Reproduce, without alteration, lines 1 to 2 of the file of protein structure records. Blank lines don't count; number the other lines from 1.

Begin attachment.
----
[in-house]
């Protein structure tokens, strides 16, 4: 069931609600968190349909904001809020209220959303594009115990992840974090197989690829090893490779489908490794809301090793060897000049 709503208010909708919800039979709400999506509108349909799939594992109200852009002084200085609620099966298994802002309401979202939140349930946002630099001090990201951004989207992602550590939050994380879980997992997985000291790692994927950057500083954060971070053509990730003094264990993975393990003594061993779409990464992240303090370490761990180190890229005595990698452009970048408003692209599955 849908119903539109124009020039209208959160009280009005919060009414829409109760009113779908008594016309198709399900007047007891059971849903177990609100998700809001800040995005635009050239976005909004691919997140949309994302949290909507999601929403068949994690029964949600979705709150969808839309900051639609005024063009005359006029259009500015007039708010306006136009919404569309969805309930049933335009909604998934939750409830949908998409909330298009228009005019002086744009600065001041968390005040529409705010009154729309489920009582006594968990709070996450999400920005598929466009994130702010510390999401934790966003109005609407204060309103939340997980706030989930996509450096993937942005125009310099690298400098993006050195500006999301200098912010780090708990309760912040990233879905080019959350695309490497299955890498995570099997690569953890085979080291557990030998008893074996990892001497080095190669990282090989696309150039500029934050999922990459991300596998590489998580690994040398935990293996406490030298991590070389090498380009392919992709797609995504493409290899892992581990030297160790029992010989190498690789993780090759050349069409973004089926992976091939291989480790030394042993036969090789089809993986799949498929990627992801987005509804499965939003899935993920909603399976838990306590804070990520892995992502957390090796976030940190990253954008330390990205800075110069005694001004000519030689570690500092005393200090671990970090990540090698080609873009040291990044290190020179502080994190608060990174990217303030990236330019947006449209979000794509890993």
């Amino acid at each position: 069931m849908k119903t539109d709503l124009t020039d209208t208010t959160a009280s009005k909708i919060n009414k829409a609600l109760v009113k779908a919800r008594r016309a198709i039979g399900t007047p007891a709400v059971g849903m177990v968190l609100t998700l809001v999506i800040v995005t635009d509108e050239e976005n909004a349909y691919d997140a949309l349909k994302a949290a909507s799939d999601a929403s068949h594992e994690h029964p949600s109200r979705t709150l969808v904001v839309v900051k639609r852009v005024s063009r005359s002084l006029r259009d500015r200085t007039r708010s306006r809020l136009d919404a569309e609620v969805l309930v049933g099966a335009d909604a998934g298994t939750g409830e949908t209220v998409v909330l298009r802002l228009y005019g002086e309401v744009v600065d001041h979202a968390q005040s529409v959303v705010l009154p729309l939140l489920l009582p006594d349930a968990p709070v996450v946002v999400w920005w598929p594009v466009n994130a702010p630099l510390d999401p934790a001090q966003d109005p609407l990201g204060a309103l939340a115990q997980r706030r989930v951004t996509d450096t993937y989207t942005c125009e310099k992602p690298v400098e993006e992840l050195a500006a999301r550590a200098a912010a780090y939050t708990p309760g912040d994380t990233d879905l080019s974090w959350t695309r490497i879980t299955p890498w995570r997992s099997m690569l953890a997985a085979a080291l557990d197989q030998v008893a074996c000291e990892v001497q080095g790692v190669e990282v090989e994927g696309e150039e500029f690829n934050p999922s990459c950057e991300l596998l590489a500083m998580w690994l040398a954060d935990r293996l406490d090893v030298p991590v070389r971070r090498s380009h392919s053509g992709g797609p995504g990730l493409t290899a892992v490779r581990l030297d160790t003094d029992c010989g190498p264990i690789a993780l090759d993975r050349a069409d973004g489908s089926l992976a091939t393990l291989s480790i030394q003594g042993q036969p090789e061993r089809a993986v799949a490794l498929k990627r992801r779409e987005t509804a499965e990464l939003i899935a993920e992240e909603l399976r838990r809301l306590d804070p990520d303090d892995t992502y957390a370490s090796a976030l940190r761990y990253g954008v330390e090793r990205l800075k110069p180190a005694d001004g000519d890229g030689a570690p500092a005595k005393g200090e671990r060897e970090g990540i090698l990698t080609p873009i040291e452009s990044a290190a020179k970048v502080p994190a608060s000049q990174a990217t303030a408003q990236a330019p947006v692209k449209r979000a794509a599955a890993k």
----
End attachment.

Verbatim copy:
[in-house]
């Protein structure tokens, strides 16, 4: 069931609600968190349909904001809020209220959303594009115990992840974090197989690829090893490779489908490794809301090793060897000049 709503208010909708919800039979709400999506509108349909799939594992109200852009002084200085609620099966298994802002309401979202939140349930946002630099001090990201951004989207992602550590939050994380879980997992997985000291790692994927950057500083954060971070053509990730003094264990993975393990003594061993779409990464992240303090370490761990180190890229005595990698452009970048408003692209599955 849908119903539109124009020039209208959160009280009005919060009414829409109760009113779908008594016309198709399900007047007891059971849903177990609100998700809001800040995005635009050239976005909004691919997140949309994302949290909507999601929403068949994690029964949600979705709150969808839309900051639609005024063009005359006029259009500015007039708010306006136009919404569309969805309930049933335009909604998934939750409830949908998409909330298009228009005019002086744009600065001041968390005040529409705010009154729309489920009582006594968990709070996450999400920005598929466009994130702010510390999401934790966003109005609407204060309103939340997980706030989930996509450096993937942005125009310099690298400098993006050195500006999301200098912010780090708990309760912040990233879905080019959350695309490497299955890498995570099997690569953890085979080291557990030998008893074996990892001497080095190669990282090989696309150039500029934050999922990459991300596998590489998580690994040398935990293996406490030298991590070389090498380009392919992709797609995504493409290899892992581990030297160790029992010989190498690789993780090759050349069409973004089926992976091939291989480790030394042993036969090789089809993986799949498929990627992801987005509804499965939003899935993920909603399976838990306590804070990520892995992502957390090796976030940190990253954008330390990205800075110069005694001004000519030689570690500092005393200090671990970090990540090698080609873009040291990044290190020179502080994190608060990174990217303030990236330019947006449209979000794509890993």